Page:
Patient shoots Memphis mental health worker in the neck

As someone who has worked as a psychiatric home health nurse in a large metropolitan city, I can avow that it is a dangerous job.  You have no idea what will meet you when you get out of your vehicle.  I had several clients that I would only meet with on their front porches for my own safety.  I had clients with hordes of cats and when you entered the house you walked on chicken bones.  I visited with clients that had dogs chained to the four walls so you only had a narrow path to walk in without being bitten.  One client would meet me at the door with a baseball bat in his hands and if you would not put it down, I would leave.  The only thing I had different from the workers in this story is that I went out alone–and this was long before cell phones were so available.  I never saw any police at any of my stops, even when the client was known to be violent.

This article seems to be about a “crisis intervention team” type of home visit.  Even so, I am still surprised that there were only two of them.  It really is a miracle that more people are not injured or killed daily while out helping those in the community with mental illness diagnoses.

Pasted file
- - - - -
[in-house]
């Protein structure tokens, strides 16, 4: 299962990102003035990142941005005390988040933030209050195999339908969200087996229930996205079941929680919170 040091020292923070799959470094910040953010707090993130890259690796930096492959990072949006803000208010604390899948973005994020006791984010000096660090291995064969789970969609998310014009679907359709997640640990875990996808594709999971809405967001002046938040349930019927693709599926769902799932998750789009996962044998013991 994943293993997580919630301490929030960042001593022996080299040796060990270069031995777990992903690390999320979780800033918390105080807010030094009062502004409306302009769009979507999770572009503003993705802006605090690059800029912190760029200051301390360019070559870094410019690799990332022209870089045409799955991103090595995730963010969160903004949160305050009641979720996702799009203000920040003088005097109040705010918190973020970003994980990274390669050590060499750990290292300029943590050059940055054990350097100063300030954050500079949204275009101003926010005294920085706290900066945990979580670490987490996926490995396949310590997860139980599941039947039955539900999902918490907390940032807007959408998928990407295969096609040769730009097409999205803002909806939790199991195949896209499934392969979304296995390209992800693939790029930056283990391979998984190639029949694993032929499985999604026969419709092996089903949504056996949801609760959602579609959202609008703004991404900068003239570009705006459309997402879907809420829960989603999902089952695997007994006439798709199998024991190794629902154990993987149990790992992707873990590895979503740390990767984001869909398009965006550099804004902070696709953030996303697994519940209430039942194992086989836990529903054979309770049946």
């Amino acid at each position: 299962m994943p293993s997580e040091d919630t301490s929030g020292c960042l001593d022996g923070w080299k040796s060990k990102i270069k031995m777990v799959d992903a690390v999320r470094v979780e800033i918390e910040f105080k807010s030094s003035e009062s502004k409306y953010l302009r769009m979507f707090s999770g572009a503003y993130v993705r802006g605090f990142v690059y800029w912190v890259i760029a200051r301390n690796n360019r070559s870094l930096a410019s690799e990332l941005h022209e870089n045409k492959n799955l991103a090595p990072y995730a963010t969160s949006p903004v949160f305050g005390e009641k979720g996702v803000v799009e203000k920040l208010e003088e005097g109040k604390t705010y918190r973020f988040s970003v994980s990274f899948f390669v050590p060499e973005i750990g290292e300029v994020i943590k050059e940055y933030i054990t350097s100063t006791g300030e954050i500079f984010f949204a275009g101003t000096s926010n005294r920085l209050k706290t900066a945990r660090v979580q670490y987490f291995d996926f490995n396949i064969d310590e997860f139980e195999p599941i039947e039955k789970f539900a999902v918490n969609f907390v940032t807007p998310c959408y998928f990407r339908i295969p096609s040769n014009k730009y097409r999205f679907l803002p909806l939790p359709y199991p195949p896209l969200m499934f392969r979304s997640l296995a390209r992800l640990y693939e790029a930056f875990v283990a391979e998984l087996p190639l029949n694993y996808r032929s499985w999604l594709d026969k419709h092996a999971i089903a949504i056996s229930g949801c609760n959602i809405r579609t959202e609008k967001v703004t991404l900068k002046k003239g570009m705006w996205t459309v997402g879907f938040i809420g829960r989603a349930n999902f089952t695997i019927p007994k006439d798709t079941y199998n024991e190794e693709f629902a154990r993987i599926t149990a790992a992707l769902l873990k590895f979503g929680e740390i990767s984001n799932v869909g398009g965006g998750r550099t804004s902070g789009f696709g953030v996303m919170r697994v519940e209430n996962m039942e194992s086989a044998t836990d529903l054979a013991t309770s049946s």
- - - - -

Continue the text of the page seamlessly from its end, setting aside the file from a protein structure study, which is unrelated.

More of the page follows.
Posted: // Dec 16, 2009 4:57 PM CST Wednesday, December 16, 2009 5:57 PM EST Updated: // Dec 16, 2009 5:07 PM CST Wednesday, December 16, 2009 6:07 PM EST

By Anna Marie Hartman – bio | email

MEMPHIS, TN (WMC-TV) – A mental health worker was shot in the neck by a patient Wednesday afternoon inside a home in the 1600 block of Gregory.

Witnesses said the shooting happened after the two mental health workers were called to do an assessment on a man living in the home.  When they arrived, the man’s brother answered the door and told the suspect he had visitors.

Police said the suspect came up from his bedroom in the basement with a handgun and shot at mental health worker Angie Banks and her male co-worker.  Banks was not hurt, but her co-worker, a 40-year-old man, was shot in the neck and taken to the hospital in critical condition.

Relatives said home visits are a dangerous job for mental health workers, who respond to homes unarmed.

“When these people come out here they’re not armed to protect themselves, so I think you need to send the police or somebody out here to check on them, and then if they need to go farther then you call CSU to come out,” said Angie Banks’ sister, Debra Banks-Brooks.

Banks-Brooks said her sister was shaken up, and told her once the shot was fired, the brother of the suspect wrestled him to the ground, preventing him from shooting anyone else.

Police have that weapon and the suspect in custody.  Officials said he is a 49-year-old man who lives in the home full-time with his brother.

Charges are pending in the shooting.

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